A Day in the Life of an Outpatient Occupational Therapist

Adult Neurological Rehabilitation

What are the main ‘takeaways’ of an outpatient neurological occupational therapy setting and for what should you be prepared if you are considering becoming an outpatient occupational therapist?

  1. Outpatient occupational therapy is the hardest, most time-consuming setting in the occupational therapy profession because of the broad case mix, length of POC, and demands of bringing someone to maximum potential.
  2. Outpatient OT is not a 9-5! You will and should go home at the end of the night and read research, study, and treatment plan! Your patients are trusting you to restore their function! This is important.
  3. Outpatient occupational therapy is never boring. The case mix is highly variable and the outpatient therapist is able to use their entire scope of practice
  4. The OT is able to see patients for 45 minutes to 1 hour of undivided time for 6 weeks to 10-12+ months! If your patient has a progressive neurological condition, you will remain their overseeing therapist throughout the condition.
  5. The outpatient OT is able to build rapport, a relationship with their patient and their loved ones, and is able to help them through challenges that arise throughout their lifespan.
  6. To be prepared for this setting, you should have an arsenal of assessments and research databases at your disposal. Look into memberships and subscriptions for research databases like JSTOR. (My subscription is through my alma mater).
  7. From day one, begin building a book of protocols, treatment rationales, and anecdotal cases studies – this will make your life easier in the future!!
  8. Outpatient occupational therapy is not popular and many outpatient clinics only employ 1-2 OTs for ever 10-15 PTs due to ignorance on our scope of practice. We are going to turn this around!
  9. If you are overwhelmed by these truths, consider a mentor/tutor prior to transitioning to outpatient occupational therapy.

I want to provide a realistic depiction of what an outpatient occupational therapy practitioner faces throughout the day. While it is true that my circumstances are slightly different because I am the owner of these practices, the information you take from this article will be generalized. This is a typical day for an occupational therapist working in outpatient occupational therapy – it is the same type of day experienced by the other occupational therapists / occupational therapy assistants working in the outpatient setting.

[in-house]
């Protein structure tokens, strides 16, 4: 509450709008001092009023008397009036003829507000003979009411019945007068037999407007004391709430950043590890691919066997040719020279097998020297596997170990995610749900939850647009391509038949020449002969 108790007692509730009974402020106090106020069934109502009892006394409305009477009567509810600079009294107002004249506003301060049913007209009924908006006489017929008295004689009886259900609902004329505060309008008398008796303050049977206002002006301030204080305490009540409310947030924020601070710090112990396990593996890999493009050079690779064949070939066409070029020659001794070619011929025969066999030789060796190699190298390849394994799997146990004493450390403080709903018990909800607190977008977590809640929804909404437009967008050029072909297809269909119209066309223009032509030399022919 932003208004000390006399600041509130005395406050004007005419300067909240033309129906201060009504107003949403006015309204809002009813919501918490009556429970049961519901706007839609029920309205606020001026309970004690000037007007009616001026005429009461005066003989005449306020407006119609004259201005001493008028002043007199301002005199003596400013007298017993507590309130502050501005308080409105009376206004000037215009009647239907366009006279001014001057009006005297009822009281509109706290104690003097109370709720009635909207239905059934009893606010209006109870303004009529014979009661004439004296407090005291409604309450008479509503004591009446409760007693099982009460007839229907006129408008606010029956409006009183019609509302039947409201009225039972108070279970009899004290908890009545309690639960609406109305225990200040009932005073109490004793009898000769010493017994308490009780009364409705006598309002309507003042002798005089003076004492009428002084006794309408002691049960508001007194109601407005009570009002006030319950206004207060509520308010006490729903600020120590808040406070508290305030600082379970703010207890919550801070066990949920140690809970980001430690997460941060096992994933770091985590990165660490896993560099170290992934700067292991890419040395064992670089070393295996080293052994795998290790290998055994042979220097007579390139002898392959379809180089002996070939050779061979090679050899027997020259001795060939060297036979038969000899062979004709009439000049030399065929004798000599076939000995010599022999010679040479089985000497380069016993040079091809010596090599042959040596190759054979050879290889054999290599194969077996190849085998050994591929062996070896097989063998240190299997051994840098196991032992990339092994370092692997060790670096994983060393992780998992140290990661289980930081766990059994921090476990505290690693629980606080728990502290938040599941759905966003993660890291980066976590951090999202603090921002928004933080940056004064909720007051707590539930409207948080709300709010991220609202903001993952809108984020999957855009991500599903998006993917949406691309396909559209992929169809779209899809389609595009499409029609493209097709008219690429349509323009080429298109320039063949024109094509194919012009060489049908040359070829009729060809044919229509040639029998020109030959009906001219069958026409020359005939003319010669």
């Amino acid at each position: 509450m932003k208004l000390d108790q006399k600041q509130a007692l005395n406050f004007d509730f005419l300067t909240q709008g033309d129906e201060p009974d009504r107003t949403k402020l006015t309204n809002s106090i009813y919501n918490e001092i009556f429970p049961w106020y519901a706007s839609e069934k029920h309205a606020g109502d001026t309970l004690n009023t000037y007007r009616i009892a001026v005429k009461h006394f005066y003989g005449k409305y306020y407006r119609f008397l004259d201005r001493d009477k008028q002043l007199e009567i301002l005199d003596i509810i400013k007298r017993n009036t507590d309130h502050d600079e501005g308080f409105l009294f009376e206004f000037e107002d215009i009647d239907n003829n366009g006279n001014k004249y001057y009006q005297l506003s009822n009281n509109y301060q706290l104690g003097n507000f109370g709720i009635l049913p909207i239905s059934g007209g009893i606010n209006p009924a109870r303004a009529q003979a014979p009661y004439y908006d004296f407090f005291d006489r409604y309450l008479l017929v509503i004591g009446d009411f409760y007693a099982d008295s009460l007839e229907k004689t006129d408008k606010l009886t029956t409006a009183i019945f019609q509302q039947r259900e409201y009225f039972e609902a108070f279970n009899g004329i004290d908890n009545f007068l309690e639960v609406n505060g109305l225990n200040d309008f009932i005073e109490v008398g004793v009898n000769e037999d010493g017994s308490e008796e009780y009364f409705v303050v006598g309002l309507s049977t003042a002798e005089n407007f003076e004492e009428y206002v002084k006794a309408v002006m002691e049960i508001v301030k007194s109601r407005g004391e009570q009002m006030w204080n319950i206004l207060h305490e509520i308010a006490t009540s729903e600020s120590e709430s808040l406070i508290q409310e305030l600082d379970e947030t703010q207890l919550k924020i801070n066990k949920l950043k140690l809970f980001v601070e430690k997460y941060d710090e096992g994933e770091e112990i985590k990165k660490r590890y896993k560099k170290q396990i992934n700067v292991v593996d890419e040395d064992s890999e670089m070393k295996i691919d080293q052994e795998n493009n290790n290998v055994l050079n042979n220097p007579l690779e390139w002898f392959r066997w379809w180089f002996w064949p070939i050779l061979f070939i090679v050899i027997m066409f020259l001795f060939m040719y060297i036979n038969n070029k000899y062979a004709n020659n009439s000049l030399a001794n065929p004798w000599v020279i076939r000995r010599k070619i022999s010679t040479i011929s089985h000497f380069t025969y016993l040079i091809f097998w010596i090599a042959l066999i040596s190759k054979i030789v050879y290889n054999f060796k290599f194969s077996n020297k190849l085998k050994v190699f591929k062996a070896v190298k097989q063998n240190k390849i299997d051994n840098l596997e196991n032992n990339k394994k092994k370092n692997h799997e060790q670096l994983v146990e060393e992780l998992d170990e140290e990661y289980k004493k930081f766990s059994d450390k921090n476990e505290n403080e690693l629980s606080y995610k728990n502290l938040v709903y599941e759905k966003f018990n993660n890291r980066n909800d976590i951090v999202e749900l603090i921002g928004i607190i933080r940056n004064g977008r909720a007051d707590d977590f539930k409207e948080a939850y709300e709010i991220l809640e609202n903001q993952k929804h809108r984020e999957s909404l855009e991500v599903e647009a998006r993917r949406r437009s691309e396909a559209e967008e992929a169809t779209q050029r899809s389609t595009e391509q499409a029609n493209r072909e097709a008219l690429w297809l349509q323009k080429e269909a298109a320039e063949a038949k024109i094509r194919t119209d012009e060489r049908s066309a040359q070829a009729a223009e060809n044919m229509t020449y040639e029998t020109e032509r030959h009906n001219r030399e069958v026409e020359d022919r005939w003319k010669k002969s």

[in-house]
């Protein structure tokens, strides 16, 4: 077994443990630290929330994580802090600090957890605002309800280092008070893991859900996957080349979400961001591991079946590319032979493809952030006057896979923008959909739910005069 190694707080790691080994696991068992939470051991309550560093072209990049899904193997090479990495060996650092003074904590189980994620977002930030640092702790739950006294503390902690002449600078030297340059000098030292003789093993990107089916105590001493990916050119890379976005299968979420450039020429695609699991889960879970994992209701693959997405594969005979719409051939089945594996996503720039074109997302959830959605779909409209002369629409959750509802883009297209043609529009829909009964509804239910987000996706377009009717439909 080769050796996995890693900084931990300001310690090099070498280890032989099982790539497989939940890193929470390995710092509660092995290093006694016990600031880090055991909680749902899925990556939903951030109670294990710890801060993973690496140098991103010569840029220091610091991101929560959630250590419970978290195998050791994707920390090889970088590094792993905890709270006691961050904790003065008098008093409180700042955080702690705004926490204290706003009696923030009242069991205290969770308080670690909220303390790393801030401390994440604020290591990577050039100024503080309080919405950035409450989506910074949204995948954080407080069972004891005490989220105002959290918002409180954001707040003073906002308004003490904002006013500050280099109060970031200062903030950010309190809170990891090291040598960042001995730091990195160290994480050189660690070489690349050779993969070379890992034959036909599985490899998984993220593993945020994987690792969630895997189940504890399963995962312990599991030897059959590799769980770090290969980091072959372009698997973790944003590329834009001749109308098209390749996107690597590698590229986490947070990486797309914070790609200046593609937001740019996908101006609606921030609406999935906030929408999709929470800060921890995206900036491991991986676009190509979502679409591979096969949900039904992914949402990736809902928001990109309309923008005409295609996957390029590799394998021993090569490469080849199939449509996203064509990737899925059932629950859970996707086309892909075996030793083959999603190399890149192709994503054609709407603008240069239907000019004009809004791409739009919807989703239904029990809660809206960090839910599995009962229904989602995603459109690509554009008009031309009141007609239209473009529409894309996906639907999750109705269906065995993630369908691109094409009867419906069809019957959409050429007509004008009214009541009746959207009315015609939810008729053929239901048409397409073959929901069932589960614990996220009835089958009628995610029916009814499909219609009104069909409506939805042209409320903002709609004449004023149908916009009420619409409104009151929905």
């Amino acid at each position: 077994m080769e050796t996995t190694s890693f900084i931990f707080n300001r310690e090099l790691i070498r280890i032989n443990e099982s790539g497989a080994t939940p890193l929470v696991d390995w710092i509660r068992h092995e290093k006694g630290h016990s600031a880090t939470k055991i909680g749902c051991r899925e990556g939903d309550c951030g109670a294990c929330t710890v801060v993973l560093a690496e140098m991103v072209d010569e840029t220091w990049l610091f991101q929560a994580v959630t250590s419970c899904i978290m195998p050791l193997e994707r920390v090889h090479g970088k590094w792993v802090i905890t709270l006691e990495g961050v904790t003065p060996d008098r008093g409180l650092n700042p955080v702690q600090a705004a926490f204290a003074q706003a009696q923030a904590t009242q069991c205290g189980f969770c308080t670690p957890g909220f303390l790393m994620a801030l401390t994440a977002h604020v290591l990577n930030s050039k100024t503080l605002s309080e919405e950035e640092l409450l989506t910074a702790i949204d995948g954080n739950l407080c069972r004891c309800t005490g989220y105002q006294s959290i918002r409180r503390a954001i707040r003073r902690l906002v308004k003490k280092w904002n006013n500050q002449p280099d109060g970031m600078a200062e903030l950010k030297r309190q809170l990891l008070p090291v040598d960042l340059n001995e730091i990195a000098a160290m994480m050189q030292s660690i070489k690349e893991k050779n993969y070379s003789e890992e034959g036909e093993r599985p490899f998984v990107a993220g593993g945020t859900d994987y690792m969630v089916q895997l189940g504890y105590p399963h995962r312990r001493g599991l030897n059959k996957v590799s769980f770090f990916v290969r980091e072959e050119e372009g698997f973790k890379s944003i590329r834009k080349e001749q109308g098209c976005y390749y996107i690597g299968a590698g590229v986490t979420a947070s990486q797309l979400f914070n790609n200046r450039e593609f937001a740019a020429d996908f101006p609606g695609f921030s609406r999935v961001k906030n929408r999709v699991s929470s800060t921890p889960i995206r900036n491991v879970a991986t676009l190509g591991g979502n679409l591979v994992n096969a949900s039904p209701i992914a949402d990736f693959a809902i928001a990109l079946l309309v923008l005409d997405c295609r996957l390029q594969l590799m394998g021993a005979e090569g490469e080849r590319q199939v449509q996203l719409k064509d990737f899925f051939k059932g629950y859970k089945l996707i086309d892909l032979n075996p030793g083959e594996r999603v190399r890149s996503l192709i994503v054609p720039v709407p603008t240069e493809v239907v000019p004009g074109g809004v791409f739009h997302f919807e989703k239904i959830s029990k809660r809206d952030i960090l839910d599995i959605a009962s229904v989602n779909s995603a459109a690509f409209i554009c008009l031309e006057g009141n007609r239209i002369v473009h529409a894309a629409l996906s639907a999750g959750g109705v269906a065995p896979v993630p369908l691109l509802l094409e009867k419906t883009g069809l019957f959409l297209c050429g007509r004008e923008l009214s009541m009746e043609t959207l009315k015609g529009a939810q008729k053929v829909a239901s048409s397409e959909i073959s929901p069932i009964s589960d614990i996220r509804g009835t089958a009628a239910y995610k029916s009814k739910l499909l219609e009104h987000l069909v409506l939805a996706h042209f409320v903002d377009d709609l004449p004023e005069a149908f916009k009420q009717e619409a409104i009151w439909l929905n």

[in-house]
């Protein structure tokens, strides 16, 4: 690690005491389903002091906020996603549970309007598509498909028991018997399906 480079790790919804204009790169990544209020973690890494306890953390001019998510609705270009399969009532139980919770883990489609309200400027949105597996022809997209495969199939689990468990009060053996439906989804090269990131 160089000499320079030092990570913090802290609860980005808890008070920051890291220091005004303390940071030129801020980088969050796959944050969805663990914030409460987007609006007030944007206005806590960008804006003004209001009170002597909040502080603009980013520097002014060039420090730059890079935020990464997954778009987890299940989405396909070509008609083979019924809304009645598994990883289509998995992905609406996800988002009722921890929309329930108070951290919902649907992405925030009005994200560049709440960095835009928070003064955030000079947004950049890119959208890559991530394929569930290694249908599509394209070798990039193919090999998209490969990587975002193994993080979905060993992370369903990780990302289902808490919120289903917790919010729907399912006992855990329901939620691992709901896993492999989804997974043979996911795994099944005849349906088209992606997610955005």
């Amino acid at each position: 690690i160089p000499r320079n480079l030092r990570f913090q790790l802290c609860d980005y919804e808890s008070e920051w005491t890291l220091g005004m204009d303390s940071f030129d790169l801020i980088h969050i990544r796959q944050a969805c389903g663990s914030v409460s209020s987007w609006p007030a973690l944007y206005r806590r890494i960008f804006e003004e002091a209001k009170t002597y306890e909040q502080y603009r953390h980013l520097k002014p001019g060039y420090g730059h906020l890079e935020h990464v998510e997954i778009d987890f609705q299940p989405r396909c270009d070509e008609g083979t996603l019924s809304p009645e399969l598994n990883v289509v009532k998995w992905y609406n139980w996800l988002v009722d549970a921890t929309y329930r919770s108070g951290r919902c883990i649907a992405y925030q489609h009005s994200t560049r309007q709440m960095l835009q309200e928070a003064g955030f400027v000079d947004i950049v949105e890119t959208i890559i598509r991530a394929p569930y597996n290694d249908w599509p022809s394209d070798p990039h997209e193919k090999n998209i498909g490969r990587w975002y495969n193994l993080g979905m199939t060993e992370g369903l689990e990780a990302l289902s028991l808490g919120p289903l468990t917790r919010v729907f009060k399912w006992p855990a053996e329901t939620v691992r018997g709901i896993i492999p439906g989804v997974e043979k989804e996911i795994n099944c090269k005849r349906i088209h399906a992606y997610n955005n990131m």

I work in the full scope of practice of occupational therapy. My caseload requires me to understand both orthopedic conditions and neurological-based ailments. In one day, I could see someone with executive function deficits like Alzheimer’s Disease, carpal tunnel, a knee replacement, sciatica, Parkinson’s Disease, and cerebral vascular accident. Other days could look exactly the same or completely different. This requires a lot of preparation. Even after practicing for many years and holding employment in the medical rehab unit, skilled nursing facilities, director of rehab, and consultation for teletherapy services — I still require research and studying an additional 10-12 hour weekly in unpaid research and continuing education. Why? Because medical evolutions are always happening and I need to ensure that each patient is getting the most appropriate and research-supported treatments. 


 8:30am – 9:00am 

I arrive 30 minutes or more before my first patient of the day. Although I have treatment planned the Sunday prior to the week, there are last minute changes and evaluations that may have been scheduled and I want to ensure I remain ahead of my day and in as much control as one can be in outpatient occupational therapy.